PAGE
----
Why have 3,135 persons have been waiting for an outpatient consultation at University Hospital Galway since before January 2017? Will the Minister for Health make a statement on the matter?
I thank Deputy Rabbitte for raising this matter. It is quite timely because improving access to hospital appointments and procedures is a key commitment of Government and of hers. As a result of some of the work we have done together in recent budgets I hope to publish the joint Department of Health, HSE and National Treatment Purchase Fund, NTPF, scheduled care access plan 2019 shortly. This will set out commitments aimed at improving access for patients waiting for hospital operations or procedures. We have made a lot of progress on that side over recent months and years. It will also set out commitments for patients waiting this year for a first outpatient appointment, in keeping with the HSE national service plan and the increased funding totalling €75 million given to the NTPF this year.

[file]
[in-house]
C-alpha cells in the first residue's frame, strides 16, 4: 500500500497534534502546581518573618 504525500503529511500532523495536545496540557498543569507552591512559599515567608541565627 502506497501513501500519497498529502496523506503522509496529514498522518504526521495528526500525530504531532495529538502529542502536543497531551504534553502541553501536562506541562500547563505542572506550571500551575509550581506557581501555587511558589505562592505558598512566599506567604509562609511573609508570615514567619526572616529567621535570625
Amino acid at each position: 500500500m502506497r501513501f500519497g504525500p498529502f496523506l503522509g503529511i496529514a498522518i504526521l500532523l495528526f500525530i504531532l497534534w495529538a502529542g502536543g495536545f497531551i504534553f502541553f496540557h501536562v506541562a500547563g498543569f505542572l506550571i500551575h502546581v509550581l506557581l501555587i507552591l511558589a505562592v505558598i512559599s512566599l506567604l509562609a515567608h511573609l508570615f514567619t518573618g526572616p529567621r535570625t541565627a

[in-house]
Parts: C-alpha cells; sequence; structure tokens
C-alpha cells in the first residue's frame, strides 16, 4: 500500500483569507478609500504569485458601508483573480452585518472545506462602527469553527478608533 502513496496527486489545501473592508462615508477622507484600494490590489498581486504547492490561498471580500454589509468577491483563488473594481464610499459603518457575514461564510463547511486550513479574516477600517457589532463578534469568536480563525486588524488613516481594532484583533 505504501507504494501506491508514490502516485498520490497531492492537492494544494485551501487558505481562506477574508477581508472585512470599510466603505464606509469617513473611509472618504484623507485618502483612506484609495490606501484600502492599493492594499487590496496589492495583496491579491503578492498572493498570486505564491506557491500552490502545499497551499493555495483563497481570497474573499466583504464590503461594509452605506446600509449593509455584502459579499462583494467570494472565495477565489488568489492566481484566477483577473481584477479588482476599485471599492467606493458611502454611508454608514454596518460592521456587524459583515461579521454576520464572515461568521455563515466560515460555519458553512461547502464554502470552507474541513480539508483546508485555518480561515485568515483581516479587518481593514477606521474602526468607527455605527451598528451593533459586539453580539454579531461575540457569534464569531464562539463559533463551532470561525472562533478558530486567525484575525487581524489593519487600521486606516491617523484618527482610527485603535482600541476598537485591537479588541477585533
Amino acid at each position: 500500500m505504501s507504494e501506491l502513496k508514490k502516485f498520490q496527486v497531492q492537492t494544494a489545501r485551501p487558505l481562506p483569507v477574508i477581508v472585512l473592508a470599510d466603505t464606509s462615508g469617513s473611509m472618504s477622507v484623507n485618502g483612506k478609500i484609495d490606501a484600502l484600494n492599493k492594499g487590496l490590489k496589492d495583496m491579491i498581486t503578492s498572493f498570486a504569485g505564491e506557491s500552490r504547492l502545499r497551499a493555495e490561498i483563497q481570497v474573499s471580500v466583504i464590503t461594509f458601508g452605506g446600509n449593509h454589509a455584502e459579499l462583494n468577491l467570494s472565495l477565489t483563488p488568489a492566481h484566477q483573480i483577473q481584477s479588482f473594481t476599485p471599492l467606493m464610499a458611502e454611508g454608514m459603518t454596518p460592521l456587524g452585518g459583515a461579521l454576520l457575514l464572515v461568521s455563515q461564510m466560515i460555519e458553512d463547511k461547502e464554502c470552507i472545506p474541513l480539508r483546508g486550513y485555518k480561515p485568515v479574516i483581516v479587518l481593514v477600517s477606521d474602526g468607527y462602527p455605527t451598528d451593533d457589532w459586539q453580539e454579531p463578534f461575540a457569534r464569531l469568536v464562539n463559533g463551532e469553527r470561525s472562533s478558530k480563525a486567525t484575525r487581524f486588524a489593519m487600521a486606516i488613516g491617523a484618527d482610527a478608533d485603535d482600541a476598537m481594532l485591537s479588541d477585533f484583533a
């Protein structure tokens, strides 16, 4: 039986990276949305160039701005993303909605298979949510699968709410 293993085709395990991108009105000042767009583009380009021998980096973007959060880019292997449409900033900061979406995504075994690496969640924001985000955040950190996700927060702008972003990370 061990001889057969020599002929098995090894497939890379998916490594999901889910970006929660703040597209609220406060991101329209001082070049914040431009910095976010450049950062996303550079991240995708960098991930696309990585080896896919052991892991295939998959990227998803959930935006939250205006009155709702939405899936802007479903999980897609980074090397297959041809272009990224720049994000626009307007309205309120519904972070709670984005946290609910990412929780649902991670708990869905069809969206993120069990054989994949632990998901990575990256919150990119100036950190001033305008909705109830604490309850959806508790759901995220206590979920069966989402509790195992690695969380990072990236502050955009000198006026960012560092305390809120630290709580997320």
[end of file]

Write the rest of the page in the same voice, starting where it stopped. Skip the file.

Access to outpatient services remains a significant challenge although we have seen significant reductions in the number of people waiting for an operation or procedure, but outpatients remain the big challenge. That is what we need to focus on. In 2019, more than 3.3 million patients will attend HSE outpatient clinics while the NTPF will fund an additional 40,000 first outpatient appointments.
The outpatient waiting list figures for the end of December for University Hospital Galway show that there were more than 39,000 patients waiting for a first appointment, 71% of whom were waiting 12 months or less. These numbers are still far too high. There has been some stabilisation of the waiting list compared with December 2017.